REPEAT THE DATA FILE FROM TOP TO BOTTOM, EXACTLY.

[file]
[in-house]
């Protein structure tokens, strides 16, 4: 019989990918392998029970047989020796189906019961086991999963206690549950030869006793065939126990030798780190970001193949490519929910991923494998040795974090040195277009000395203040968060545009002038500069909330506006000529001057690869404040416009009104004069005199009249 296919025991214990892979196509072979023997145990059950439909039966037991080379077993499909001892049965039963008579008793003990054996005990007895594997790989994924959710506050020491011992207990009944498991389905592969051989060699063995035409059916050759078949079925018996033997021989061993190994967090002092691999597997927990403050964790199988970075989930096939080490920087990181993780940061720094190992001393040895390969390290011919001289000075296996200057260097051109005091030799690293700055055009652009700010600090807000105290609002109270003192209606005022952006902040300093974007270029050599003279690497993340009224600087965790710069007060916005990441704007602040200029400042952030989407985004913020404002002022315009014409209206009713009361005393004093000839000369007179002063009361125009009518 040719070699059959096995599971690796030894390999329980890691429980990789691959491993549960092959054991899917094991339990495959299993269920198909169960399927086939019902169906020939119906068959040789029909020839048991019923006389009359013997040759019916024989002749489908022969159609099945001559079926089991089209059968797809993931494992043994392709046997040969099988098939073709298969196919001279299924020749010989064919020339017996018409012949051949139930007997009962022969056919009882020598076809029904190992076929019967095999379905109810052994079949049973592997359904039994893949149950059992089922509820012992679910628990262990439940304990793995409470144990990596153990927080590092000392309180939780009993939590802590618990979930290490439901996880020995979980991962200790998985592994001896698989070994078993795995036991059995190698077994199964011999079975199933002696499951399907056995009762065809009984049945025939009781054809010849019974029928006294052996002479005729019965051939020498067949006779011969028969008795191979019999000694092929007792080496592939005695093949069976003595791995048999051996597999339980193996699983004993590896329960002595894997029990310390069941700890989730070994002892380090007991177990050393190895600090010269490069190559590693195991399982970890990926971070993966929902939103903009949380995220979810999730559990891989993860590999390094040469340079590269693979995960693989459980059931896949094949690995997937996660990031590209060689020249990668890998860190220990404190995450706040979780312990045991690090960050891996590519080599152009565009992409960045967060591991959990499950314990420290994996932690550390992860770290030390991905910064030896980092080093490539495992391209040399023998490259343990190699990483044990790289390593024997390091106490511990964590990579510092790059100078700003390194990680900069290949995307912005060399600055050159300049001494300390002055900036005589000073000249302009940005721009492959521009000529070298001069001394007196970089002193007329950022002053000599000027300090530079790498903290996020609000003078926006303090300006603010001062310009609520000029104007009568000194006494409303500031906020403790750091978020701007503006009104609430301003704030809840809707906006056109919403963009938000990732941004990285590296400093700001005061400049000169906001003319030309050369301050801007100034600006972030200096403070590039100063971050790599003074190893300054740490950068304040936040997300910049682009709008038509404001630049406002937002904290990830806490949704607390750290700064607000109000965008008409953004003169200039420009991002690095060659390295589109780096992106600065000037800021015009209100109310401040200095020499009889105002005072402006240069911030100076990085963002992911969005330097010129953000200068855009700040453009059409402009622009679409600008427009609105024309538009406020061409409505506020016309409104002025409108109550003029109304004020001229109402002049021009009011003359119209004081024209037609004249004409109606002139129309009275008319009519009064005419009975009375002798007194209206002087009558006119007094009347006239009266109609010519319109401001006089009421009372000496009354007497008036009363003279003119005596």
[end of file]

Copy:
[in-house]
């Protein structure tokens, strides 16, 4: 019989990918392998029970047989020796189906019961086991999963206690549950030869006793065939126990030798780190970001193949490519929910991923494998040795974090040195277009000395203040968060545009002038500069909330506006000529001057690869404040416009009104004069005199009249 296919025991214990892979196509072979023997145990059950439909039966037991080379077993499909001892049965039963008579008793003990054996005990007895594997790989994924959710506050020491011992207990009944498991389905592969051989060699063995035409059916050759078949079925018996033997021989061993190994967090002092691999597997927990403050964790199988970075989930096939080490920087990181993780940061720094190992001393040895390969390290011919001289000075296996200057260097051109005091030799690293700055055009652009700010600090807000105290609002109270003192209606005022952006902040300093974007270029050599003279690497993340009224600087965790710069007060916005990441704007602040200029400042952030989407985004913020404002002022315009014409209206009713009361005393004093000839000369007179002063009361125009009518 040719070699059959096995599971690796030894390999329980890691429980990789691959491993549960092959054991899917094991339990495959299993269920198909169960399927086939019902169906020939119906068959040789029909020839048991019923006389009359013997040759019916024989002749489908022969159609099945001559079926089991089209059968797809993931494992043994392709046997040969099988098939073709298969196919001279299924020749010989064919020339017996018409012949051949139930007997009962022969056919009882020598076809029904190992076929019967095999379905109810052994079949049973592997359904039994893949149950059992089922509820012992679910628990262990439940304990793995409470144990990596153990927080590092000392309180939780009993939590802590618990979930290490439901996880020995979980991962200790998985592994001896698989070994078993795995036991059995190698077994199964011999079975199933002696499951399907056995009762065809009984049945025939009781054809010849019974029928006294052996002479005729019965051939020498067949006779011969028969008795191979019999000694092929007792080496592939005695093949069976003595791995048999051996597999339980193996699983004993590896329960002595894997029990310390069941700890989730070994002892380090007991177990050393190895600090010269490069190559590693195991399982970890990926971070993966929902939103903009949380995220979810999730559990891989993860590999390094040469340079590269693979995960693989459980059931896949094949690995997937996660990031590209060689020249990668890998860190220990404190995450706040979780312990045991690090960050891996590519080599152009565009992409960045967060591991959990499950314990420290994996932690550390992860770290030390991905910064030896980092080093490539495992391209040399023998490259343990190699990483044990790289390593024997390091106490511990964590990579510092790059100078700003390194990680900069290949995307912005060399600055050159300049001494300390002055900036005589000073000249302009940005721009492959521009000529070298001069001394007196970089002193007329950022002053000599000027300090530079790498903290996020609000003078926006303090300006603010001062310009609520000029104007009568000194006494409303500031906020403790750091978020701007503006009104609430301003704030809840809707906006056109919403963009938000990732941004990285590296400093700001005061400049000169906001003319030309050369301050801007100034600006972030200096403070590039100063971050790599003074190893300054740490950068304040936040997300910049682009709008038509404001630049406002937002904290990830806490949704607390750290700064607000109000965008008409953004003169200039420009991002690095060659390295589109780096992106600065000037800021015009209100109310401040200095020499009889105002005072402006240069911030100076990085963002992911969005330097010129953000200068855009700040453009059409402009622009679409600008427009609105024309538009406020061409409505506020016309409104002025409108109550003029109304004020001229109402002049021009009011003359119209004081024209037609004249004409109606002139129309009275008319009519009064005419009975009375002798007194209206002087009558006119007094009347006239009266109609010519319109401001006089009421009372000496009354007497008036009363003279003119005596």